After the March — The Immediate Task

Memo No. 5
August 30, 1963

TO: Cooperating Organizations
FROM: Arnold Aronson


The March on Washington, as a great and moving experience, is secure in history. In size and spirit it exceeded the warmest expectations of those who issued the call. The world witnessed it and the world acclaimed the dignity and quiet purpose of the marchers. That much is certain. What is still in doubt is what effect the March will have on the fate and shape of the Civil Rights Bill.

In their round of morning meetings with the heads of Congress and their late afternoon meeting with the President, the leaders of the March occasionally had the frustrating sense of travelling in circles. The meetings were cordial and helpful. But the feeling remains: no one is ready to follow the splendid example set by more than 200,000 marchers and take the first bold step toward strengthening the measure.

The President, for instance, has previously acknowledged the need for two of the key amendments the March leaders asked to have added to the bill. He supports pending FEPC legislation and in the aftermath of Birmingham, he and the Justice Department admitted they were powerless to act against dogs and fire hoses without something like “across the Board Part III” — the broadened power that would permit the Attorney General to go into court and obtain an injunction against any local violation of constitutional rights — as a matter of governmental responsibility not (as the bill proposes) something he will do only in school cases and then if those injured persons are afraid or cannot afford to act for themselves.

Unquestionably Mr. Kennedy will accept both provisions if they are included in the bill. But he is hesitant to urge their addition and prefers to leave that decision with Congress.

Sen. Mike Mansfield (D. Mont.), Senate majority leader, said he would support the bill in whatever form it comes from the House. But he feels it would be improper to attempt to influence the House in arriving at its decision.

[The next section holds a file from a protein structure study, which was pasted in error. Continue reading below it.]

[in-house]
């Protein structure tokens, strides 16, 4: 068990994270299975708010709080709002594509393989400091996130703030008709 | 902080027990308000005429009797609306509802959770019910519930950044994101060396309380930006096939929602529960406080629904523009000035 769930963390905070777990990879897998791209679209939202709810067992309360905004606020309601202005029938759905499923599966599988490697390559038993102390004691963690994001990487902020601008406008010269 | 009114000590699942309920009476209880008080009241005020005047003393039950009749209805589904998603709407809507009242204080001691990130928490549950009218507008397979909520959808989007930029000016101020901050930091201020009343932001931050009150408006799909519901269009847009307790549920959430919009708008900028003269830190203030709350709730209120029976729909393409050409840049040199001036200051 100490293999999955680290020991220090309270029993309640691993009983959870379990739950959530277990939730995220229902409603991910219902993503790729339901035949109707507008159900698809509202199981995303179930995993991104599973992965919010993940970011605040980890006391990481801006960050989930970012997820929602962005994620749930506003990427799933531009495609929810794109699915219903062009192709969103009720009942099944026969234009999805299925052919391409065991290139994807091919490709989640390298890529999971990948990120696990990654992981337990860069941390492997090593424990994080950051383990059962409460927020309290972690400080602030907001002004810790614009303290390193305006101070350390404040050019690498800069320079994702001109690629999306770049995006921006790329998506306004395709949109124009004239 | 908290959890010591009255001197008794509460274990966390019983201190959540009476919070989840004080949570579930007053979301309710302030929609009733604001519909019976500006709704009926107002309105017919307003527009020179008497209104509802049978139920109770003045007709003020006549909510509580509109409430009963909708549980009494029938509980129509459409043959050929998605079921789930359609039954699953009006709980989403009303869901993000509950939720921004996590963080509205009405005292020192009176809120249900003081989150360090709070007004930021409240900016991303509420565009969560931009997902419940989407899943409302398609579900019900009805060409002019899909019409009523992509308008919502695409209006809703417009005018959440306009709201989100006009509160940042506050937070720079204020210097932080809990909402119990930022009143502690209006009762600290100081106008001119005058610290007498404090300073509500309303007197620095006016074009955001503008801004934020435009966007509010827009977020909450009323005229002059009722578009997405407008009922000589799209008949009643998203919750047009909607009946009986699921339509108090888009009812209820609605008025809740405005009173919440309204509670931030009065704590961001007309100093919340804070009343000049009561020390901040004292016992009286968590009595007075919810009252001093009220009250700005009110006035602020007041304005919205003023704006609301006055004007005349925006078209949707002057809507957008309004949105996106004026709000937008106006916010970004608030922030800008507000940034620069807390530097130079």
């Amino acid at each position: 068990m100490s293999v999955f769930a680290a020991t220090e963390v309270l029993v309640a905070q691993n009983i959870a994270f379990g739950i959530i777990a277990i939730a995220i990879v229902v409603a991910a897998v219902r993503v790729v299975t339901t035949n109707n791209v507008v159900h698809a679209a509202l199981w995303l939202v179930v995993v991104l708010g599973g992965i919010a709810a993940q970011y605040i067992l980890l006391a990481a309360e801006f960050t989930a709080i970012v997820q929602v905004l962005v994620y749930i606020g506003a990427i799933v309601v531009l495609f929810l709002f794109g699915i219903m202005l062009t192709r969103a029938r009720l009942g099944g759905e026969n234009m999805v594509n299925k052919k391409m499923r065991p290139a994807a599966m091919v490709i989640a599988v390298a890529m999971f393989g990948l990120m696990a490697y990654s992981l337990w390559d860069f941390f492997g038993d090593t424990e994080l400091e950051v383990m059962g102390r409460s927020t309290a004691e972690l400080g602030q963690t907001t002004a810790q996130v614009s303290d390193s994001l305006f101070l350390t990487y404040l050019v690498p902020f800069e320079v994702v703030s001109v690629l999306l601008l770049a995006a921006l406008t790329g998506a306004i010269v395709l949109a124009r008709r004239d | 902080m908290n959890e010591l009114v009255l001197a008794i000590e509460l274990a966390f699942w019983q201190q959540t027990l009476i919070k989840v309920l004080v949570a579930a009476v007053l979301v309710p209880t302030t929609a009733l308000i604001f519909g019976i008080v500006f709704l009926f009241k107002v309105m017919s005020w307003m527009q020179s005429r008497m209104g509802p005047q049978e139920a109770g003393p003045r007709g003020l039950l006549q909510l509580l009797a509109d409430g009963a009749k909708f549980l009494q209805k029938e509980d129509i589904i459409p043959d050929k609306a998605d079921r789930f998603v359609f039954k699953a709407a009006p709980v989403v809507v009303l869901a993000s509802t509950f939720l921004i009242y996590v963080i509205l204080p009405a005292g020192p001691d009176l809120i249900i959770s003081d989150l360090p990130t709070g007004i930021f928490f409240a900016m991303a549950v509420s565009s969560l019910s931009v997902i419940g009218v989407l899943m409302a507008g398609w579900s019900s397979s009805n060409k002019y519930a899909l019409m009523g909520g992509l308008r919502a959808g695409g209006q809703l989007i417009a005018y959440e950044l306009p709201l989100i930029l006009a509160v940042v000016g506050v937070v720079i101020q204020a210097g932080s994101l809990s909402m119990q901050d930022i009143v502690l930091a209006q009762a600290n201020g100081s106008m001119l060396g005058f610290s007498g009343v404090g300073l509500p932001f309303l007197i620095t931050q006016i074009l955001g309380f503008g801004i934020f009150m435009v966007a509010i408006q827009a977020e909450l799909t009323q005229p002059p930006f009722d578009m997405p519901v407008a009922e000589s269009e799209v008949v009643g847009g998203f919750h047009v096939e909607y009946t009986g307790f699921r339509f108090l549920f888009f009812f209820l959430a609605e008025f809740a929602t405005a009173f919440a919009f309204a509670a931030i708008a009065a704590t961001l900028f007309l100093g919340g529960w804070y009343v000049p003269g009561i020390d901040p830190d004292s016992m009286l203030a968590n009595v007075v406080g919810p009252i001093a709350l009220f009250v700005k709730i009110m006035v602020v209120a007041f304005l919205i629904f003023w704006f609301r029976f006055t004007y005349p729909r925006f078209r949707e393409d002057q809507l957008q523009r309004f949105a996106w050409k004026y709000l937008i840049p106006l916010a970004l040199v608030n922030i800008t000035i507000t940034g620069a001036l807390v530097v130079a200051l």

Speaker of the House John W, McCormack (D., Mass.) assured the leaders that FEPC and “Across the Board Part III” would pass the House “if” — and there’s the rub — if the House Judiciary Committee adds the two provisions to the bill.

Rep. Emanuel Celler (D., N.Y.), Chairman of the Committee, has said he would accept the two additions. But he leaves the next move up to the Committee and more particularly to Subcommittee No. 5 (which he also heads), whose closed door sessions on the measure are still continuing. But although a majority of the subcommittee is on record in favor of the amendments these members are reluctant to make the additions if they feel they will not survive in the full Committee.

If the circle is to be broken, it is up to us. It is our task to convince the White House, Congress and the Department of Justice that the March on Washington will go on throughout the country until effective legislation is passed. Because Congressmen usually take an extended Labor Day vacation, the subcommittee will not meet on the bill again until Sept. 9. This delay is our opportunity. Once again, the need is plain: we need a flood of mail from all over the country urging the White House and the members of the House Judiciary Committee to adopt “Across the Board Part III” and FEPC as part of the civil rights program.

The people who came to Washington stood up before the Lincoln Memorial and pledged, each one, that “I will work to make sure that my voice and those of my brothers ring clear and determined from every corner of our land.” Now they must sit down and write.

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